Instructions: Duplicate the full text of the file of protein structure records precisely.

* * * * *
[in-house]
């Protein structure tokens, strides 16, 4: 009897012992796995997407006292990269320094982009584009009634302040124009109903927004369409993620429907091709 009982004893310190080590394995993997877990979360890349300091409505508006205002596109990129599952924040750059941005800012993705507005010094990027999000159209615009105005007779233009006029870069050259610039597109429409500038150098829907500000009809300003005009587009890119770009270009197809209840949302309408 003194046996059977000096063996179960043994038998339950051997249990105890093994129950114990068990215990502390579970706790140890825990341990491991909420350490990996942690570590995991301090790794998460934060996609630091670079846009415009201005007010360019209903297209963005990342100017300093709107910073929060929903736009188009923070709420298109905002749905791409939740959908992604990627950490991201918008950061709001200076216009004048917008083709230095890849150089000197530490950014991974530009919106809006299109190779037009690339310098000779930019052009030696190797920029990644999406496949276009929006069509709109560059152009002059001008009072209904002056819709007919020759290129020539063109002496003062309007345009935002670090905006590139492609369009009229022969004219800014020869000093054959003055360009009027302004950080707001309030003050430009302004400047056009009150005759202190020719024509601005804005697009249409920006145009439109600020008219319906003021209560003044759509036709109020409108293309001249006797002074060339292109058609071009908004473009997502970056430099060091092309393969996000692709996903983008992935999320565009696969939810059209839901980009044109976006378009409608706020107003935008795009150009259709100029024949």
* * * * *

[in-house]
């Protein structure tokens, strides 16, 4: 009897012992796995997407006292990269320094982009584009009634302040124009109903927004369409993620429907091709 009982004893310190080590394995993997877990979360890349300091409505508006205002596109990129599952924040750059941005800012993705507005010094990027999000159209615009105005007779233009006029870069050259610039597109429409500038150098829907500000009809300003005009587009890119770009270009197809209840949302309408 003194046996059977000096063996179960043994038998339950051997249990105890093994129950114990068990215990502390579970706790140890825990341990491991909420350490990996942690570590995991301090790794998460934060996609630091670079846009415009201005007010360019209903297209963005990342100017300093709107910073929060929903736009188009923070709420298109905002749905791409939740959908992604990627950490991201918008950061709001200076216009004048917008083709230095890849150089000197530490950014991974530009919106809006299109190779037009690339310098000779930019052009030696190797920029990644999406496949276009929006069509709109560059152009002059001008009072209904002056819709007919020759290129020539063109002496003062309007345009935002670090905006590139492609369009009229022969004219800014020869000093054959003055360009009027302004950080707001309030003050430009302004400047056009009150005759202190020719024509601005804005697009249409920006145009439109600020008219319906003021209560003044759509036709109020409108293309001249006797002074060339292109058609071009908004473009997502970056430099060091092309393969996000692709996903983008992935999320565009696969939810059209839901980009044109976006378009409608706020107003935008795009150009259709100029024949």